I’ve been working with the microscope and attached camera which has been set up in the basement. To get used to taking images and test out the magnification, I took a few images of the bacterial and fungal contamination which resulted in a massive disposal of the infected yeast/bacteria kombucha colonies.
Despite contaminating the kombucha something fierce, I think the pics are still pretty darn pretty.
The Fringes program is kicking off soon and we are in the process of organising/finalising workshops that respond to the cross-overs between Art, Science and Technology. As part of this organisation Mick and I had a meeting with microbiologist Dr Carrie Hauxwell from QUT the other week. Together we decided to develop a slime mould 3D printed maze workshop. The workshop is based on numerous studies that have found that slime moulds (despite lacking a central nervous system or brain) are able to solve mazes, by finding the shortest available distance to a food source.
Slime Mould solving a maze – finding the shortest distance to food source. Image source: Forgetomori
You can read more about the amazing maze solving abilities in this Nature article.
Since they tend to find the shortest route to a food source they have also been used in studies of traffic systems to find the best connection between two destinations.
A BIT ABOUT SLIME MOULD: Slime moulds, despite their somewhat unfortunate name, are actually really awesome organisms that are relatively easy to culture and pretty darn fascinating to observe. While they are often thought of as Fungi, they are in fact part of the Protista family. There are a huge variety of slime moulds. My favourite would have to be the cellular slime moulds. They live most of their life as single celled organisms, but if nutrients run low and they receive the correct chemical signals, they clump together into a slug-like creature. Once they have moved to a new, more favourable location, they produce fruiting bodies and release new spores. Truly amazing!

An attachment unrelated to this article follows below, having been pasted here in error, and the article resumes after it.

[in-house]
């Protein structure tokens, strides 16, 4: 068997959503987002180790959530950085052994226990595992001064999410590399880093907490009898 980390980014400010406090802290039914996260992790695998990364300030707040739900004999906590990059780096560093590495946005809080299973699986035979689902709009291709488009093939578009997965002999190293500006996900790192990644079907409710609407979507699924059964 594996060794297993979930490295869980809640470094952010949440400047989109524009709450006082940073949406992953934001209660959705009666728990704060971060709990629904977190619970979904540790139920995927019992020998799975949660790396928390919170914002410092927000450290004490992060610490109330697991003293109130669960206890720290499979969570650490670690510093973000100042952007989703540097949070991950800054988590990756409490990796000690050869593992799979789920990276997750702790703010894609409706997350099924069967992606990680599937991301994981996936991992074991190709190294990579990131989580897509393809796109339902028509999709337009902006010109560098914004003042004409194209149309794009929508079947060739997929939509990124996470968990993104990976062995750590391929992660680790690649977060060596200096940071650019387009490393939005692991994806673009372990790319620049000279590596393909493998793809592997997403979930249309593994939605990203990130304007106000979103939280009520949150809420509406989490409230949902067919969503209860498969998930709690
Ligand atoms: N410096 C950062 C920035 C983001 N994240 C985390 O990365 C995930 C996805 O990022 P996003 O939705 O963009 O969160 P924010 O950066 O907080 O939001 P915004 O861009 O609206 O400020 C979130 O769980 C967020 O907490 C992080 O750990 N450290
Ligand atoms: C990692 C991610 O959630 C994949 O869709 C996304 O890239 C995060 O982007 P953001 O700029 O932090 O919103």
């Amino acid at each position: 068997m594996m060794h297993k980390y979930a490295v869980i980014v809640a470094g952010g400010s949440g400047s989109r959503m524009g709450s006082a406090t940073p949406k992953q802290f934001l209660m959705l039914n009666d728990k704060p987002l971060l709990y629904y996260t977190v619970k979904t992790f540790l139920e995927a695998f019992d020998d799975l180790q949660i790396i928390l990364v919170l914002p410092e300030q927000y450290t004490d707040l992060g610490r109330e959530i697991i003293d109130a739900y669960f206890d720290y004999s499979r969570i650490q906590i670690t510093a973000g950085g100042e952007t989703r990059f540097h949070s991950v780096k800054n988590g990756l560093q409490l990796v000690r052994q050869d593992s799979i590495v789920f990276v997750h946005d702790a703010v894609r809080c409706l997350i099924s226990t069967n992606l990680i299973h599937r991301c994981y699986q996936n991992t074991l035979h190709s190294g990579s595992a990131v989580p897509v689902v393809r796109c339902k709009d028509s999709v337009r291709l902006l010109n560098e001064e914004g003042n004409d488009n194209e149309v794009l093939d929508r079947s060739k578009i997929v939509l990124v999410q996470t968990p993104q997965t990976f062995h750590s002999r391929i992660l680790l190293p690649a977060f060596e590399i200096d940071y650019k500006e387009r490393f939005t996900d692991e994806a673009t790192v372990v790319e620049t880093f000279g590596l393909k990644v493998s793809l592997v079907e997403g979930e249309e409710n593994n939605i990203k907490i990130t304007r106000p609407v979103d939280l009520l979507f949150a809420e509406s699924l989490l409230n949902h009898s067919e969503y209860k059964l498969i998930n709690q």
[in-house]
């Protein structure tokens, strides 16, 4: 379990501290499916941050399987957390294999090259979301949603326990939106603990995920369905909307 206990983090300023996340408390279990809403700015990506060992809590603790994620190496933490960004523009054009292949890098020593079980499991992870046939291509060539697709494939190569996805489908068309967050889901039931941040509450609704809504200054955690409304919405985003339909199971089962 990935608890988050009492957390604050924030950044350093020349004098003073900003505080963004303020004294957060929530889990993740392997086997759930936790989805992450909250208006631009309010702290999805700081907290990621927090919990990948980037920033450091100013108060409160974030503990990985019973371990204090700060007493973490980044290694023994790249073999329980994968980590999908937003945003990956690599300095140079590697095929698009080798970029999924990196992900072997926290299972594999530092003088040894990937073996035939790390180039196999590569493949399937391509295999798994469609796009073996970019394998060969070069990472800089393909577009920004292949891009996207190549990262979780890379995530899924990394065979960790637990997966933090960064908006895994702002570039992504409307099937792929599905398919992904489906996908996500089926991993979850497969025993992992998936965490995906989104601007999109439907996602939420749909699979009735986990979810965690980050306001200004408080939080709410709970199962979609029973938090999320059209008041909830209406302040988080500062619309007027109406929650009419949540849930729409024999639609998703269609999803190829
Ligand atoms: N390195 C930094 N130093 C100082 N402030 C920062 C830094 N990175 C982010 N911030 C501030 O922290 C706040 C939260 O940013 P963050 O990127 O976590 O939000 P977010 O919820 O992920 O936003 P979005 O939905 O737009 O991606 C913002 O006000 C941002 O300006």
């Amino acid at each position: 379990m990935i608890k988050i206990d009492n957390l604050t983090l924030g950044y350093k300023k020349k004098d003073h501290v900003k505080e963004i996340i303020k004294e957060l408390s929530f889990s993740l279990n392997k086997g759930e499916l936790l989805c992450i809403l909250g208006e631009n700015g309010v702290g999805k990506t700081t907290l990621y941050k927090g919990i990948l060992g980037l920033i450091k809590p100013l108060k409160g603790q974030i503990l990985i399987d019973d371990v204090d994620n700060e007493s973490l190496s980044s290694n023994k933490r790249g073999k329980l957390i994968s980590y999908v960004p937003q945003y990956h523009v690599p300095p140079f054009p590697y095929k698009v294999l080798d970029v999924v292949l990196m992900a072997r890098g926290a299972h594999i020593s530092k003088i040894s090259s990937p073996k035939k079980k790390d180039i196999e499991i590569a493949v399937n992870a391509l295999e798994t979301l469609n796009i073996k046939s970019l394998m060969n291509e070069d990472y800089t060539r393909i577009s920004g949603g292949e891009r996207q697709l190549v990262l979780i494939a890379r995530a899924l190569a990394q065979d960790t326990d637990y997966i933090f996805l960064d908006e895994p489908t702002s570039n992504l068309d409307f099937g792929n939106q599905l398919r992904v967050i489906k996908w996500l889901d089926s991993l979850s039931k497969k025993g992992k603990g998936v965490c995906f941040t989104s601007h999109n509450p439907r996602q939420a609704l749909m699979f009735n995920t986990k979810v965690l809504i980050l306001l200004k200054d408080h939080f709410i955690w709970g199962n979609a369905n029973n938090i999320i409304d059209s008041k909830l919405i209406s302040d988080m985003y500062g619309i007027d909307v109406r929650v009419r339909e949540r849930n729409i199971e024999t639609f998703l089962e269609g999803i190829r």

For the workshop we will be using the more lab friendly variety: Physarum plycephalum. It has been used as a model organism in labs for a while now. As such, it has established culturing requirements and is a low risk organism to work with. While it can be purchased from numerous biology supply companies including Southern Biological and Bio-Tek, it is also possible to find them lurking about in the botanical gardens or other woody and shaded places. Indeed, as part of the workshop, we will hopefully go on a field trip with Carrie to find our own ‘wild’ specimens. Super Fun!
We’ll be using Photoshop, InkScape and Tinkercad to design the maze and then we’ll print them with the cool 3D printers at The Edge.
Lab space in the basement almost ready to start some serious work.
Well….we are finally getting somewhere with setting up a functional lab space in the basement at The Edge. Last week I cleaned all the surfaces and mopped the area to try and limit the further spread of a fungal infection that had permeated through the kombucha cultures. It was sad to watch the lovely thick mats of kombucha being discarded. That is unfortunately just the way it often is with biology and particularly microbiology — moist, warm and nutrient rich environments are highly favoured by fungus and bacteria.